Your child has grown and developed so much. Most children, who are about to turn six years old, can:
- Sort objects into groups according to colour, shape, size or category
- Recognise and create ABAB patterns such as “blue, red, blue, red”
- Count to 20 and count any number of items from 1 to 10
- Match the numerals 1 to 10 to the number of items each represents
- Identify and draw circles, squares, rectangles and triangles
- Use hands to demonstrate the meaning of up/down, over/under, right/left and around
- Use fingers to represent any number from 1 to 10. They use the dominant hand to show 1 to 5, then add the other hand to count on from there to get to 6, 7, 8, 9 and 10
- Match equal groups of objects one-to-one, for example, five teaspoons and five mugs
- Arrange the numbers 1 to 10 in order
Children are people to be unfolded
A child’s personality is the result of brain wiring
Every child is born with a temperament based on their genetic programming and, as a result, there are biologically based differences between children that are relatively consistent.
A child’s temperament refers to the “basic default setting” or “personal style” with which that child approaches and reacts to the world.
It determines the style in which that little brain receives information from the sensory organs and how it processes it. All of this is determined by the answers to questions like: Is the brain easily overwhelmed by high levels of sensory input? Does it seek high levels of input? How does it respond to stress? How does it react to human interaction, movement, exhaustion, novelty, and different emotions?
Hence, the fact that a baby who is naturally “easy” will grow up to become an easy-going adult, and a baby, who is easily overwhelmed by lots of sensory input and more sensitive to emotional stress, will grow into a less boisterous adult.
We’ve all experienced this and know it to be true.
However, as parents, what we really want to know is: what is the extent to which a parent can and should try to mould a child’s personality?
It helps to know that personality is built on temperament and that it is the product of the temperament PLUS the environmental influences that the developing child experiences.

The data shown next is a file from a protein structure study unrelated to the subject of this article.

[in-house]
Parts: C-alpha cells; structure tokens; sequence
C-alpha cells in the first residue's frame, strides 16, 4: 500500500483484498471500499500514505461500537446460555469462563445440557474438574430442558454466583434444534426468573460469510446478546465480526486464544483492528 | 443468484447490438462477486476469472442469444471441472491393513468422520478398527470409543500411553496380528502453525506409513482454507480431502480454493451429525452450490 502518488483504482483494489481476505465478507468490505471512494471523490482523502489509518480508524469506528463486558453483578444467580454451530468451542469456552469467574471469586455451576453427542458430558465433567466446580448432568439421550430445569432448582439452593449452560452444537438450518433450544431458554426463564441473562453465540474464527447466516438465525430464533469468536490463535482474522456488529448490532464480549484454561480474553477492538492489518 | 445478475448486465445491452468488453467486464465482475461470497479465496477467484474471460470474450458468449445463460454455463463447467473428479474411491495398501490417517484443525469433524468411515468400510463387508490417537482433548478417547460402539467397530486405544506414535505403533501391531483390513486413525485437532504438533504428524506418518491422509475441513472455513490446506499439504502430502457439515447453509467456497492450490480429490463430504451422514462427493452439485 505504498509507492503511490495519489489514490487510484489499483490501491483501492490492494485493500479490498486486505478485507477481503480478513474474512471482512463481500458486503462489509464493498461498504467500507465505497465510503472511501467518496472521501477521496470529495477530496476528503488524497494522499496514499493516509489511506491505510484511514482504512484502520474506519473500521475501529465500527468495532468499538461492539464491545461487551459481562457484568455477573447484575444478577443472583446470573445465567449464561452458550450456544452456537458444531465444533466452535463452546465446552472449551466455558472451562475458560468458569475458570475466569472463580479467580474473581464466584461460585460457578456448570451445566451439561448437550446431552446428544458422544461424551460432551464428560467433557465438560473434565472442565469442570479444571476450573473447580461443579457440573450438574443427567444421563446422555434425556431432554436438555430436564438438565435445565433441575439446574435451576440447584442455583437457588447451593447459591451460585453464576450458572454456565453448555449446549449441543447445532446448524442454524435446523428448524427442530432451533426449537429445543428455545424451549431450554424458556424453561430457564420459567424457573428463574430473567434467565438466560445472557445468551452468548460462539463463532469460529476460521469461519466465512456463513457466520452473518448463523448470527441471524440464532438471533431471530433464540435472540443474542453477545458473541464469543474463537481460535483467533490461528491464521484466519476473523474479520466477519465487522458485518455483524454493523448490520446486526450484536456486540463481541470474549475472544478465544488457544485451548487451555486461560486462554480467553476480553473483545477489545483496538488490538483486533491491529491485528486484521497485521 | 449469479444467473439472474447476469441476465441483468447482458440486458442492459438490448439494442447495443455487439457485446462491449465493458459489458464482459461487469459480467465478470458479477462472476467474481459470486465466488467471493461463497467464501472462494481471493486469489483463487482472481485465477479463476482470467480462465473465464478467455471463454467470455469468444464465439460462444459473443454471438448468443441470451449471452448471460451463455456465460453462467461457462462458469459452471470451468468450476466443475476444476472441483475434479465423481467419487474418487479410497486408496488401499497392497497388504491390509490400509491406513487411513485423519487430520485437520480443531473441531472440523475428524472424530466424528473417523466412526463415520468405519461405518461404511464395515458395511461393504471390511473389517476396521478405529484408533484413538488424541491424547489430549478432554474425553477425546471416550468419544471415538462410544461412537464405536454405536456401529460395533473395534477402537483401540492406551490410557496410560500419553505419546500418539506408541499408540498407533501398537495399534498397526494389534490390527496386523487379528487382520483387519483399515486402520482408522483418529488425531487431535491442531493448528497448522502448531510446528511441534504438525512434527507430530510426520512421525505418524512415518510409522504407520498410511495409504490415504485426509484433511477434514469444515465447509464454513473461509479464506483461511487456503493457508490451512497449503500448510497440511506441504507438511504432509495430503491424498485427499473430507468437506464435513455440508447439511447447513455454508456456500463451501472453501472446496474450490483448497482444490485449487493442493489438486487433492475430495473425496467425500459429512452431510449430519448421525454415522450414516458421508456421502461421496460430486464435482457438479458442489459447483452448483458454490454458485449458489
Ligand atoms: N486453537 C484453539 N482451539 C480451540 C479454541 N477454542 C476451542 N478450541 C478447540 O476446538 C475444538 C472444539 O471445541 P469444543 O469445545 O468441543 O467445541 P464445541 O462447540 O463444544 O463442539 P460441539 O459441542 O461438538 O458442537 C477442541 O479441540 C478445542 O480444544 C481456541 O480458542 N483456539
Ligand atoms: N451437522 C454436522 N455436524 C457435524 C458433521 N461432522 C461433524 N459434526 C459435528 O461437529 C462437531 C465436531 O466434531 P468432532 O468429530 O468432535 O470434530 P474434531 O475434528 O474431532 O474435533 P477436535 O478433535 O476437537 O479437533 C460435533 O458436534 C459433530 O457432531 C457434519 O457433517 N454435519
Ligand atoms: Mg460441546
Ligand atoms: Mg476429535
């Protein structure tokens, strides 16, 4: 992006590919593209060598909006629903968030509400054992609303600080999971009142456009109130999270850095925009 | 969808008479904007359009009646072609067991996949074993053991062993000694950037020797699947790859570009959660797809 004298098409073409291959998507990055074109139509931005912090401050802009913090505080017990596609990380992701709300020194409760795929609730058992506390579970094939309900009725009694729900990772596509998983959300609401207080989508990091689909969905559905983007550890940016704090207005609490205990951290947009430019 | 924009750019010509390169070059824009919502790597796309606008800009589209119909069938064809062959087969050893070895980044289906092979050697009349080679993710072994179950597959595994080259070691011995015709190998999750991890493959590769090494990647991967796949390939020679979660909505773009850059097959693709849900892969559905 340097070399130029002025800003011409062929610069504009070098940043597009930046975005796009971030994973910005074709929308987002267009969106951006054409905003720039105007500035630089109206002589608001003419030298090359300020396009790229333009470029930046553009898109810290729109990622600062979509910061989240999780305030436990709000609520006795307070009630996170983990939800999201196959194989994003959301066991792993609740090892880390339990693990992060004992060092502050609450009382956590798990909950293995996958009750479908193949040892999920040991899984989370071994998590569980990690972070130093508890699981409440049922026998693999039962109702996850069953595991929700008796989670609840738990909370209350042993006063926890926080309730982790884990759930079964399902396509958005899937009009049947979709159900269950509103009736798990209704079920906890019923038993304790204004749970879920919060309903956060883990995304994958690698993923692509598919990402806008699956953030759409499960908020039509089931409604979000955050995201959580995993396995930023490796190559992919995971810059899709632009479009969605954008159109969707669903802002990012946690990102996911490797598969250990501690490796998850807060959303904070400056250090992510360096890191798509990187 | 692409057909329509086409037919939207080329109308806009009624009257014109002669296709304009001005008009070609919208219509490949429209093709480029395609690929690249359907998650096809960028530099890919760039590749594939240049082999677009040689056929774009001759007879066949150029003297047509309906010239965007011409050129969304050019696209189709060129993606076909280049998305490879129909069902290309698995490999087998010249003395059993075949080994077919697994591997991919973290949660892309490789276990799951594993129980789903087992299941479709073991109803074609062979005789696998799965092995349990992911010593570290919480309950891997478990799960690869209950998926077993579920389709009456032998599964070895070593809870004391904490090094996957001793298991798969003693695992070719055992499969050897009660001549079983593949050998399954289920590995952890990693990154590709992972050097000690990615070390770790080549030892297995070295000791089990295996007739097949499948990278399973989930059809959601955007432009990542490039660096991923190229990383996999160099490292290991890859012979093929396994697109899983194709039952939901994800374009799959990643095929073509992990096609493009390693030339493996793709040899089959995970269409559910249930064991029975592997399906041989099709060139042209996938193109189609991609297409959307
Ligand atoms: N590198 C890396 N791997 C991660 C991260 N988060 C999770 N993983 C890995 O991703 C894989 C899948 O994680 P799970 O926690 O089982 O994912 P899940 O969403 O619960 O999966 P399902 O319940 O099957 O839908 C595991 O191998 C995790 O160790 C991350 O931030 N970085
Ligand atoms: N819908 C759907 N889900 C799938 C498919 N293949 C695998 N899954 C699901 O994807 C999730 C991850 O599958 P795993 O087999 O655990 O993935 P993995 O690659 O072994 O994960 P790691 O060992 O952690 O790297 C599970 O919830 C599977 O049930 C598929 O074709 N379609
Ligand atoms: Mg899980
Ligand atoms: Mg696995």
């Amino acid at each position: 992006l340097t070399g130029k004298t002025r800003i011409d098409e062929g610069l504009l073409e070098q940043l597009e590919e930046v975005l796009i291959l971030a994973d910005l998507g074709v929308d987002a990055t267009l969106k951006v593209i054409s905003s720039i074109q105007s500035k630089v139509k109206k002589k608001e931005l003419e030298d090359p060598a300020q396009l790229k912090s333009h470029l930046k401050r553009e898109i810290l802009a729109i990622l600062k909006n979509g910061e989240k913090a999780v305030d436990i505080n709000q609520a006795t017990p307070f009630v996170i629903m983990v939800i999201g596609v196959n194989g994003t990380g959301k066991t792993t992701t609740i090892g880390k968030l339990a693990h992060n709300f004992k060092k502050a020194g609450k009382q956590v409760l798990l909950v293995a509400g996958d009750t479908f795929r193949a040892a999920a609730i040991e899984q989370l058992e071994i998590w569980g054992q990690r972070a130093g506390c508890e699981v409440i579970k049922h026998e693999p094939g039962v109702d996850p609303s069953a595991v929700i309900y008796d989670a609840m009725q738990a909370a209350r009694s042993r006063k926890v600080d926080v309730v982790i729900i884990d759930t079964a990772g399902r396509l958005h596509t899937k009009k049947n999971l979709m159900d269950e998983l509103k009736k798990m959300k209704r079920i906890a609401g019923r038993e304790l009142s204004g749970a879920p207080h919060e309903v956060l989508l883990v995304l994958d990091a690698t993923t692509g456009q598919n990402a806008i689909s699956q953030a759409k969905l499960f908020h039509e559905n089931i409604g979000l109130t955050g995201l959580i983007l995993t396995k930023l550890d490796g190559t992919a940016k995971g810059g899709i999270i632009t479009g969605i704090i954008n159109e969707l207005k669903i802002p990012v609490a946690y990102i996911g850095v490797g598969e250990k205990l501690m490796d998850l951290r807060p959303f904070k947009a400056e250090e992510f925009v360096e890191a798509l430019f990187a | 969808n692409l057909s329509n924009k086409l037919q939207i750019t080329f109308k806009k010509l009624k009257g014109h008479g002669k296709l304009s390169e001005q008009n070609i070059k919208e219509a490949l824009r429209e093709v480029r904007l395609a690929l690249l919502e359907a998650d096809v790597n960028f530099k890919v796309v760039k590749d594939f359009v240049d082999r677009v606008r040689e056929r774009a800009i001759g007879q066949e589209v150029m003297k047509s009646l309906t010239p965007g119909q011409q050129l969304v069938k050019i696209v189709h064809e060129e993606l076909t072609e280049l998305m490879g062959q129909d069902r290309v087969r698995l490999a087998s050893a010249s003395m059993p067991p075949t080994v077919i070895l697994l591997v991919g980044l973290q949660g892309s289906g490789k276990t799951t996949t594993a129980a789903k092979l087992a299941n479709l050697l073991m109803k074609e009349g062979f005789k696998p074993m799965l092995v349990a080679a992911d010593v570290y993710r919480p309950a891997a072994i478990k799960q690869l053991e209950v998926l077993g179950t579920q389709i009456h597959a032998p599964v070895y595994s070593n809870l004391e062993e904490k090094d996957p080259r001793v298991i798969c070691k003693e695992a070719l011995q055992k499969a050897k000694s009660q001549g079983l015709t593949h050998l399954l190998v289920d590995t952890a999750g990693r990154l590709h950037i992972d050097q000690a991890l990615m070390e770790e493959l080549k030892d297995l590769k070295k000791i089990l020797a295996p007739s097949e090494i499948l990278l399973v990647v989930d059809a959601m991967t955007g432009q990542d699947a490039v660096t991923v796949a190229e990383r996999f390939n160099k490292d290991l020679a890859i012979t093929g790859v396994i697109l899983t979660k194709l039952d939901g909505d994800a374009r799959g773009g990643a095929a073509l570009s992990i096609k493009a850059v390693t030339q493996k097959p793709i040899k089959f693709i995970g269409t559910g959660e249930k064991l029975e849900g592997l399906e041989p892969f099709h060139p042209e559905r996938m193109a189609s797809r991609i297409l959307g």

Therefore, while a child’s temperament largely determines what they prefer, what motivates, frustrates, embarrasses them and makes them feel successful, their upbringing determines how they respond to all of that and manage it. The sum-total of all these things put together equals their personality.
Imagine a tree with roots (a child’s inborn temperament) and a trunk with branches (that child’s personality) that also bears fruit (the child’s moral character)
Although your child came into this world with a certain temperament that cannot be changed, what is going to be visible to the world one day when they are an adult, will largely be influenced by their upbringing.
It’s easier to bend a tree while it’s young
This is why spending time with our children is an incredibly important and wise investment and it’s so important for parents to be open to learning and getting advice.
We want to thank you for allowing us to be a part of your parenting journey for a short while
We trust that the information that we’ve been sharing with you has made a difference and that we added a special touch to your parenting in many ways.
Our time together is over now, but we know that you will continue to be an involved, informed and tree-bending parent.
Best wishes from us.
Tip: One last tip from us, and this is a GOOD one
Children whose parents talk to them about what they know and how they learn, test higher in IQ tests. This is because it develops a mental skill known as “metacognition”. This means thinking about one’s thinking.
A few ways to encourage metacognition in your child.
- Ask them to tell you five things they know about something. For example, dogs, apples or stars.
- As them to tell you their own plan for thinking about things. This can help them make greater sense of their life experiences. For example, they could name something’s category and where it is found. If we use “cow” as an example, we could say: “An animal that lives on a farm.” If we use “car” we would say: “A vehicle found on the road”.
- Ask them to record the family’s procedure for washing dishes. Talk it through, draw sketches to represent the steps and stick them on the wall above the sink.